We'll start with the right foods and quantities needed to achieve peak performance. A balanced diet should include the following essentials: carbohydrates, proteins, fats, vitamins and minerals.
- Carbohydrates - Carbs equal energy. As a runner/walker, carbs should make up 60-65% of your total calorie intake. Carbs supply a steady stream of energy to your body and if you cut them out of your diet you won't have the energy you need to complete your workouts. Carb loading is not necessary, because the body can only store so much energy before it converts it to fat. The key is to keep up your energy levels by eating carbs on a continuous basis. Research has shown that for both quick and fast lasting energy our bodies work more efficiently with carbs than they do with proteins or fat. Good sources of carbs include vegetables, potatoes, fruits, whole grain breads and pastas, and rice.
- Protein - While providing some energy, protein is mainly used to repair tissue damage due to training (to help repair and heal sore muscles). Proteins should make up about 15-20% of your daily intake. Ideally, you should consume .5 to .75 grams per pound of body weight depending on your physical activities. Try proteins that are lower in fat and cholesterol such as lean meats, poultry, fish, beans, and low fat dairy.
- Fats - There is a lot of confusion regarding how much fat should be consumed and what kind of fat is healthy. Remember not all fats are created equal, but they are all okay in small amounts. Your dietary fats should be 20-30% of your daily calories with most of your fats being the mono unsaturated form. Here are the three types of fats and what purpose they serve in your diet.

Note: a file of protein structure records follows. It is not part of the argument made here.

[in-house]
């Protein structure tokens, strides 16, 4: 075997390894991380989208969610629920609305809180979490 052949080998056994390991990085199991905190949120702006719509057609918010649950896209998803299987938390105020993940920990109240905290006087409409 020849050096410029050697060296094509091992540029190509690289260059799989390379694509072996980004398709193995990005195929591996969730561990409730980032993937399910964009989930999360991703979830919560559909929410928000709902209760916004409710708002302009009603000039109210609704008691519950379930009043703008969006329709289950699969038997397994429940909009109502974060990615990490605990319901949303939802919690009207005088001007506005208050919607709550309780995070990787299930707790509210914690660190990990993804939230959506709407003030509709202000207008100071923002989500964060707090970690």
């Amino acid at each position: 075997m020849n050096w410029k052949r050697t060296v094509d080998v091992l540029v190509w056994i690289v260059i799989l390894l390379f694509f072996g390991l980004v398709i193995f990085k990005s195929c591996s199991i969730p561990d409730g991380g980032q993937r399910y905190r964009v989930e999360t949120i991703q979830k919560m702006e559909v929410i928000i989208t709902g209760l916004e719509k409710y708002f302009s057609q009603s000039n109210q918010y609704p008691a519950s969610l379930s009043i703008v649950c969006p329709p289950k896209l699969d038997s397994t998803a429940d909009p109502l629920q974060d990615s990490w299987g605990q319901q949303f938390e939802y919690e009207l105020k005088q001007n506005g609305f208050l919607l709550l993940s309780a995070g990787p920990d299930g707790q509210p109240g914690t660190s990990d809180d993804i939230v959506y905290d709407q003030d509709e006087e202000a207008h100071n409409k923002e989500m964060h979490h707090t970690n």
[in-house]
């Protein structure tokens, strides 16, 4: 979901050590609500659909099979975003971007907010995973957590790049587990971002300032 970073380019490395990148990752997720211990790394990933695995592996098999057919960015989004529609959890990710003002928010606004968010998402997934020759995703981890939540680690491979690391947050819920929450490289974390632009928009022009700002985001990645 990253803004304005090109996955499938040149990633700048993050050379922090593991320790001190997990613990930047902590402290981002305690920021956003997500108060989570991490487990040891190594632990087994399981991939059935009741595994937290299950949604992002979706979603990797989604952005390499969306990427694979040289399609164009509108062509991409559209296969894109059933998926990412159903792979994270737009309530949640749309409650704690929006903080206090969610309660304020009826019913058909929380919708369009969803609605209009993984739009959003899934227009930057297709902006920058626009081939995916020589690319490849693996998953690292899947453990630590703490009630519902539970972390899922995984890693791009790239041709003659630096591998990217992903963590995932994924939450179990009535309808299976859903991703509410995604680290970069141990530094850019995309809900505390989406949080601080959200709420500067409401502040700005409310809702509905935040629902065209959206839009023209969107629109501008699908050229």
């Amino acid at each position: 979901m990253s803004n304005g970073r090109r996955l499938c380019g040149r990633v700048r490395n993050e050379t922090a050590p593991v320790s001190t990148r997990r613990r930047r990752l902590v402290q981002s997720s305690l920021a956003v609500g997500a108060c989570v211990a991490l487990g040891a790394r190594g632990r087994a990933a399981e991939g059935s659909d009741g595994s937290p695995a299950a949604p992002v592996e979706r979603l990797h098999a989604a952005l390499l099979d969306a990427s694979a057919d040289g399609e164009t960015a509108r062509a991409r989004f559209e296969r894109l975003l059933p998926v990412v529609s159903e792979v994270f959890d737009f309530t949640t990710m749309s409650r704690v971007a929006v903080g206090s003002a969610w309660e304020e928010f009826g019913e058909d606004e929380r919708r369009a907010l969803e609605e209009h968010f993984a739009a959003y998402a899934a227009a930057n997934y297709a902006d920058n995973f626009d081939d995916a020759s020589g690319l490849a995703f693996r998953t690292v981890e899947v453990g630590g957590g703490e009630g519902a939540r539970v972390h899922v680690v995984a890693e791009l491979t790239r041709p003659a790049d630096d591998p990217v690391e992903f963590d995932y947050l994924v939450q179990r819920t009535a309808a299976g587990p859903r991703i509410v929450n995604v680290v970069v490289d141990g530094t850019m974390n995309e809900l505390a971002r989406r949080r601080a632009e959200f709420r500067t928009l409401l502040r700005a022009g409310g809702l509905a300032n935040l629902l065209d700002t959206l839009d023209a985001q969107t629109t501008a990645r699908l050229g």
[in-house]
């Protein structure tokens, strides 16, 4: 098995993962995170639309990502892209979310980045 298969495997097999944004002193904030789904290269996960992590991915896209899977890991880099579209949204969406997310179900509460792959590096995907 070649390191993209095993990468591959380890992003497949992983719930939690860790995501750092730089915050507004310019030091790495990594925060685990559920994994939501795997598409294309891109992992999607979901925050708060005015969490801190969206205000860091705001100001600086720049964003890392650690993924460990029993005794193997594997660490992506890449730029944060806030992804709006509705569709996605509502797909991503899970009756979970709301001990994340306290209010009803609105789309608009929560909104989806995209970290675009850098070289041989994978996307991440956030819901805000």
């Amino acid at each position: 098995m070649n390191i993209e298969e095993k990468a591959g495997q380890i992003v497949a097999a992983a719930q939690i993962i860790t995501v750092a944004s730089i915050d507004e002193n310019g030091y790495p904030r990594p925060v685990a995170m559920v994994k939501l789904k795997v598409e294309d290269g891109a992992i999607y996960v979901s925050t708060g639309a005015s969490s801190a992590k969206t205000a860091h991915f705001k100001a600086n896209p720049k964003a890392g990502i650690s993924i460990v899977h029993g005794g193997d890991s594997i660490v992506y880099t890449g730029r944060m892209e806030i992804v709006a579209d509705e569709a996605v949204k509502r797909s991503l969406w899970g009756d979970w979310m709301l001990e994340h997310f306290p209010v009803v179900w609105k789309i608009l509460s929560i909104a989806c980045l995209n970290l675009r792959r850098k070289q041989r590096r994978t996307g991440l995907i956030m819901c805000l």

Poly Unsaturated Fats - Denoted by their semi-solid form, these fats are usually found in margarine or butter substitutes
Saturated Fats - Denoted by their solid form at room temperature, these fats include items such as lard, butter, and cheese. These fats are fine to eat but should be consumed in small doses.
Mono Unsaturated Fats - Denoted by their liquid form, these fats are usually found in foods such as olive oil, peanut oil, and other natural oils. Diets with higher portions of mono-unsaturated fats help lower the risk of heart disease.
- Vitamins - Runners/walkers may not get energy from vitamins but they do aid in repairing cell damage caused by running. Exercise produces free radicals which can damage cells making you immune to colds or injury. Luckily vitamins A, C, and E are antioxidants and help neutralize these free radicals. Food such as oranges, nuts, sunflower seeds, and leafy greens provide a great source of natural vitamins.
- Minerals - your body needs minerals such as iron, calcium and electrolytes/sodium to help aid in the following ways:
Calcium - helps prevent stress fractures and osteoporosis. Good sources of calcium are low fat dairy, vegetables, beans, leafy greens, and eggs.
Iron - delivers oxygen to your cells. An iron poor diet will cause you to feel fatigued and weak. Men need approximately 8mg daily of iron, whereas women need 18mg daily to maintain good health. Great Sources of iron are nuts, shrimp, scallops, lean meats, and leafy greens.
Electrolytes/Sodium - these are lost through sweat during exercise and are usually replaced by eating a balanced diet. If you do find yourself craving salty food, this is your body’s way of telling you it needs more sodium.